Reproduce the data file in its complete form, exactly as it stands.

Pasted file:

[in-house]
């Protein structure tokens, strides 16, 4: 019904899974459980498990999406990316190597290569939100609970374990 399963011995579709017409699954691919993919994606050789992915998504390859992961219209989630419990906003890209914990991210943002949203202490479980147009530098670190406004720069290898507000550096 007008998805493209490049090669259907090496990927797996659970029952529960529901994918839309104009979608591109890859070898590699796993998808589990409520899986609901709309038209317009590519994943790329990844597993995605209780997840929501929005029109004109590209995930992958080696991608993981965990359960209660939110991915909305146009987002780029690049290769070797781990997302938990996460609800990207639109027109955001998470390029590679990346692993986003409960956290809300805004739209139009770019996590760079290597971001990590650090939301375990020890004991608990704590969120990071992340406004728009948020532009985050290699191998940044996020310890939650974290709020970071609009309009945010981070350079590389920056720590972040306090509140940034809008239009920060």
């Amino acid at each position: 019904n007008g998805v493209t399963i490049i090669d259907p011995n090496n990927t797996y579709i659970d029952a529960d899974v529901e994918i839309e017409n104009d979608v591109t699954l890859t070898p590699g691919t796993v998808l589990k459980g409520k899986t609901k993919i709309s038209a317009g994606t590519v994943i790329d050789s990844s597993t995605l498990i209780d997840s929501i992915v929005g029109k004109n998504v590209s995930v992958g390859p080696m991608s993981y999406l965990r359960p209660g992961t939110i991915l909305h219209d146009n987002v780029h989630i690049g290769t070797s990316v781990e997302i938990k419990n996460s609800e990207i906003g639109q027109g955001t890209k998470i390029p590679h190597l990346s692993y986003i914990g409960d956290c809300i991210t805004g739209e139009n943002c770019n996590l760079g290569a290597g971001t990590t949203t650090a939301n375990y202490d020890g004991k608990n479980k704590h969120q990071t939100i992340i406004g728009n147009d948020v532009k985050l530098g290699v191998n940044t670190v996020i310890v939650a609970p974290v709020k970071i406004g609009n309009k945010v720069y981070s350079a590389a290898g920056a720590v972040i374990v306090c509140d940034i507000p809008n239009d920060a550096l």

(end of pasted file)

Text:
[in-house]
């Protein structure tokens, strides 16, 4: 019904899974459980498990999406990316190597290569939100609970374990 399963011995579709017409699954691919993919994606050789992915998504390859992961219209989630419990906003890209914990991210943002949203202490479980147009530098670190406004720069290898507000550096 007008998805493209490049090669259907090496990927797996659970029952529960529901994918839309104009979608591109890859070898590699796993998808589990409520899986609901709309038209317009590519994943790329990844597993995605209780997840929501929005029109004109590209995930992958080696991608993981965990359960209660939110991915909305146009987002780029690049290769070797781990997302938990996460609800990207639109027109955001998470390029590679990346692993986003409960956290809300805004739209139009770019996590760079290597971001990590650090939301375990020890004991608990704590969120990071992340406004728009948020532009985050290699191998940044996020310890939650974290709020970071609009309009945010981070350079590389920056720590972040306090509140940034809008239009920060």
């Amino acid at each position: 019904n007008g998805v493209t399963i490049i090669d259907p011995n090496n990927t797996y579709i659970d029952a529960d899974v529901e994918i839309e017409n104009d979608v591109t699954l890859t070898p590699g691919t796993v998808l589990k459980g409520k899986t609901k993919i709309s038209a317009g994606t590519v994943i790329d050789s990844s597993t995605l498990i209780d997840s929501i992915v929005g029109k004109n998504v590209s995930v992958g390859p080696m991608s993981y999406l965990r359960p209660g992961t939110i991915l909305h219209d146009n987002v780029h989630i690049g290769t070797s990316v781990e997302i938990k419990n996460s609800e990207i906003g639109q027109g955001t890209k998470i390029p590679h190597l990346s692993y986003i914990g409960d956290c809300i991210t805004g739209e139009n943002c770019n996590l760079g290569a290597g971001t990590t949203t650090a939301n375990y202490d020890g004991k608990n479980k704590h969120q990071t939100i992340i406004g728009n147009d948020v532009k985050l530098g290699v191998n940044t670190v996020i310890v939650a609970p974290v709020k970071i406004g609009n309009k945010v720069y981070s350079a590389a290898g920056a720590v972040i374990v306090c509140d940034i507000p809008n239009d920060a550096l």